On buildings higher than 10 m or areas located in the peripheral zones of high wind design loads, near verges, eaves or ridges it is better practice for roof lights to be omitted.

Plastic roof sheeting must match the design load of the adjacent metal roof cladding. This can be achieved by using a mid-span support or by increasing the weight of the plastic sheet.

Excessive deflection due to long spans can open up side laps or cause failure in compression at the fixing points.

 

11.7 Thermal Expansion 

 

Although the figures quoted below are the theoretical expansion rates of different plastic roof lighting materials, the actual expansion rate will differ. See 7.3.2 Roof Cladding Expansion Provisions.

As PVC and polycarbonate expand almost six times more than steel, they should only be used in lengths not exceeding 3 m. Translucent plastic sheets, however, do not normally reach the same temperatures as adjoining metal sheets.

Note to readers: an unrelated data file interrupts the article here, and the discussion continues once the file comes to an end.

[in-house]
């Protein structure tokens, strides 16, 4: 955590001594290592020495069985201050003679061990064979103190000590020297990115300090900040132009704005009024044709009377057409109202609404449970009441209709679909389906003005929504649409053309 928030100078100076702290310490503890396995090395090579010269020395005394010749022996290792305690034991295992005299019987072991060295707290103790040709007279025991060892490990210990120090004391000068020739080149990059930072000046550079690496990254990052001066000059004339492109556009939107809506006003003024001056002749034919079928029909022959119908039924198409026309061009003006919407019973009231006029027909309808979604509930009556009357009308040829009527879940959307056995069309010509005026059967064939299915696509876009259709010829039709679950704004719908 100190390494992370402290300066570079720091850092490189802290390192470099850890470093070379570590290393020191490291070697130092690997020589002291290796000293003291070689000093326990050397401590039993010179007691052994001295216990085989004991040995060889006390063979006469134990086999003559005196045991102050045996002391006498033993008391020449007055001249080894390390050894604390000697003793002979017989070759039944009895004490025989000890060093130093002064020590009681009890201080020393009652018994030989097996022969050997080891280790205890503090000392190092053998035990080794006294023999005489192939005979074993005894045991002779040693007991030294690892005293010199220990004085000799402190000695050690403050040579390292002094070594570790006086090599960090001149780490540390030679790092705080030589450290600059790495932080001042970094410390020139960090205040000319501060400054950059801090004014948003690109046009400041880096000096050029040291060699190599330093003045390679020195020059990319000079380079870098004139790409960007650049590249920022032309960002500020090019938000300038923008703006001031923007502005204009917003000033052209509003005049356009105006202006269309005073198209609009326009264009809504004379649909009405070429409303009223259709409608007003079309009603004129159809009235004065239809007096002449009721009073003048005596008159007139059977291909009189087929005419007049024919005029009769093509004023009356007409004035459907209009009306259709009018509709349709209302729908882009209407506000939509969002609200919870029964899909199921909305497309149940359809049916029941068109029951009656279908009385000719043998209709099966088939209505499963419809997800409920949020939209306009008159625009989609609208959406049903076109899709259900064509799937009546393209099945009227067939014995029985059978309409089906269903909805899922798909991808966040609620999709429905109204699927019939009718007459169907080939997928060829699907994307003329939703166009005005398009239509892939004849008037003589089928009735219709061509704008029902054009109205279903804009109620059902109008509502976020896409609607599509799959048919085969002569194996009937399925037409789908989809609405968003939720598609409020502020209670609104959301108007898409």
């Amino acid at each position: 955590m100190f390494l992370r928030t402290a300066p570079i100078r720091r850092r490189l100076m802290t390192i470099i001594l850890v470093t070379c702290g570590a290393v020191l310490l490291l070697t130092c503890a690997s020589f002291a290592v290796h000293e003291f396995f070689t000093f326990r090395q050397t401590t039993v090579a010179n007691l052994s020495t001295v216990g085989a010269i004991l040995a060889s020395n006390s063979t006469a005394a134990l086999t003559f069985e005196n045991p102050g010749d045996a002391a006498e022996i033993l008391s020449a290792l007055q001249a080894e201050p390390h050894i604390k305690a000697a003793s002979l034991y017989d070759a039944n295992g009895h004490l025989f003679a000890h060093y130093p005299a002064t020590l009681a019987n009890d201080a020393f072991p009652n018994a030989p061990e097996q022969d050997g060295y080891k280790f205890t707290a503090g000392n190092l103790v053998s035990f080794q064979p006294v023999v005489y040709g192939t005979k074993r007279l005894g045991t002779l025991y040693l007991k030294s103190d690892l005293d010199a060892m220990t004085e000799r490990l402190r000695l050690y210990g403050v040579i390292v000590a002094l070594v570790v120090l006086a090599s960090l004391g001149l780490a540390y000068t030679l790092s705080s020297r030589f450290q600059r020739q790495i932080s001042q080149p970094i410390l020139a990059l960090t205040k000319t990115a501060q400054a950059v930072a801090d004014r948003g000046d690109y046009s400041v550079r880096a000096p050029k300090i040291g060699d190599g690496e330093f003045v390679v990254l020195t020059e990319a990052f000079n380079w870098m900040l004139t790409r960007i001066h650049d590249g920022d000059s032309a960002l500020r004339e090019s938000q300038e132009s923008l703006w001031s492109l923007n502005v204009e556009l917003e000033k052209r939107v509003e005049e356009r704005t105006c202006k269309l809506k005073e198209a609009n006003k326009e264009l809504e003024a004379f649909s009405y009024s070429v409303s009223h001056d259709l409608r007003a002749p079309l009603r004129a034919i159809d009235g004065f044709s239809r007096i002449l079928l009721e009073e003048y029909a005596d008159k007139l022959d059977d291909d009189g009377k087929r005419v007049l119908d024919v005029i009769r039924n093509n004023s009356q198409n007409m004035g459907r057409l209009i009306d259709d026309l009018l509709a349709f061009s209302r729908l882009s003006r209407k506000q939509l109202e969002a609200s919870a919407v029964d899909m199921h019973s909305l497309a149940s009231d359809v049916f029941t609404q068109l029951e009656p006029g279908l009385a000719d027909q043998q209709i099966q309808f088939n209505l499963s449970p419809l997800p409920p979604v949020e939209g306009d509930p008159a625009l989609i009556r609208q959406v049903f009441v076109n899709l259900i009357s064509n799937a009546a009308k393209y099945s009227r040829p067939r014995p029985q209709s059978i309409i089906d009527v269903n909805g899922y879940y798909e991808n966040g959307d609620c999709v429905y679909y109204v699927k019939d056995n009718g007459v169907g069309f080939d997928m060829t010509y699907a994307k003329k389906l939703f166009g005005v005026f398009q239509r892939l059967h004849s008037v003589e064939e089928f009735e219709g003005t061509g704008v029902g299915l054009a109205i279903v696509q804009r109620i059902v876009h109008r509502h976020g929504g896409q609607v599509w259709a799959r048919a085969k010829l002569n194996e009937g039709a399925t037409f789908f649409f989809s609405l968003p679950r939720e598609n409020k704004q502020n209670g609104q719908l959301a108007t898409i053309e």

11.7A Material Expansion Rates

 mm per 50° C per 1 m length
Steel
GRP
PVC
Polycarbonate
0.6
1.1
7.0
3.2

PVC and polycarbonate sheet in lengths up to 3 m require 6 mm oversize holes to all fixings. The fixings should always be fitted in the centre of the holes, which can be achieved by pilot drilling. It is recommended that a stepped drill bit be used to ensure the correct size hole.

GRP roof lights also require provision for thermal movement, but to a lesser degree. See 7.3.2A Favourable Circumstances for Controlling Expansion.

Special screws which drill their own clearance hole are suitable for polycarbonate and GRP sheeting.